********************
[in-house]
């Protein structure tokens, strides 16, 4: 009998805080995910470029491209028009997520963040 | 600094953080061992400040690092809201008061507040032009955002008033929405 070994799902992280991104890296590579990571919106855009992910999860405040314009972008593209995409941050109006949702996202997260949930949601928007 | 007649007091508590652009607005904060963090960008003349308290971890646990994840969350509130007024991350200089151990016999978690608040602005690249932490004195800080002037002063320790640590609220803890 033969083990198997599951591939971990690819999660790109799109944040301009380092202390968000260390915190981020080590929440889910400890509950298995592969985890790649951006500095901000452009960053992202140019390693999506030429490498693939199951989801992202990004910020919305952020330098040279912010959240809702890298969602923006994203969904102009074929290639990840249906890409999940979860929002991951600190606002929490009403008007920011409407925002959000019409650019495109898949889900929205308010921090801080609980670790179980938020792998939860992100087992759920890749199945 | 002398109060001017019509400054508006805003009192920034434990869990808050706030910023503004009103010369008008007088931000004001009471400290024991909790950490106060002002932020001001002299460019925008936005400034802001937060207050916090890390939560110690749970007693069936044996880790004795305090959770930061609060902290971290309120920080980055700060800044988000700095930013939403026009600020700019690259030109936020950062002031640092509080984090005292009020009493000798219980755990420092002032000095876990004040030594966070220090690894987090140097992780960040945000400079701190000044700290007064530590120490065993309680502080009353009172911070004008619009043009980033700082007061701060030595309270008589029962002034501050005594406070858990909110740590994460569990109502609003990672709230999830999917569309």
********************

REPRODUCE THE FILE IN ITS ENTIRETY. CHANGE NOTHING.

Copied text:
[in-house]
């Protein structure tokens, strides 16, 4: 009998805080995910470029491209028009997520963040 | 600094953080061992400040690092809201008061507040032009955002008033929405 070994799902992280991104890296590579990571919106855009992910999860405040314009972008593209995409941050109006949702996202997260949930949601928007 | 007649007091508590652009607005904060963090960008003349308290971890646990994840969350509130007024991350200089151990016999978690608040602005690249932490004195800080002037002063320790640590609220803890 033969083990198997599951591939971990690819999660790109799109944040301009380092202390968000260390915190981020080590929440889910400890509950298995592969985890790649951006500095901000452009960053992202140019390693999506030429490498693939199951989801992202990004910020919305952020330098040279912010959240809702890298969602923006994203969904102009074929290639990840249906890409999940979860929002991951600190606002929490009403008007920011409407925002959000019409650019495109898949889900929205308010921090801080609980670790179980938020792998939860992100087992759920890749199945 | 002398109060001017019509400054508006805003009192920034434990869990808050706030910023503004009103010369008008007088931000004001009471400290024991909790950490106060002002932020001001002299460019925008936005400034802001937060207050916090890390939560110690749970007693069936044996880790004795305090959770930061609060902290971290309120920080980055700060800044988000700095930013939403026009600020700019690259030109936020950062002031640092509080984090005292009020009493000798219980755990420092002032000095876990004040030594966070220090690894987090140097992780960040945000400079701190000044700290007064530590120490065993309680502080009353009172911070004008619009043009980033700082007061701060030595309270008589029962002034501050005594406070858990909110740590994460569990109502609003990672709230999830999917569309």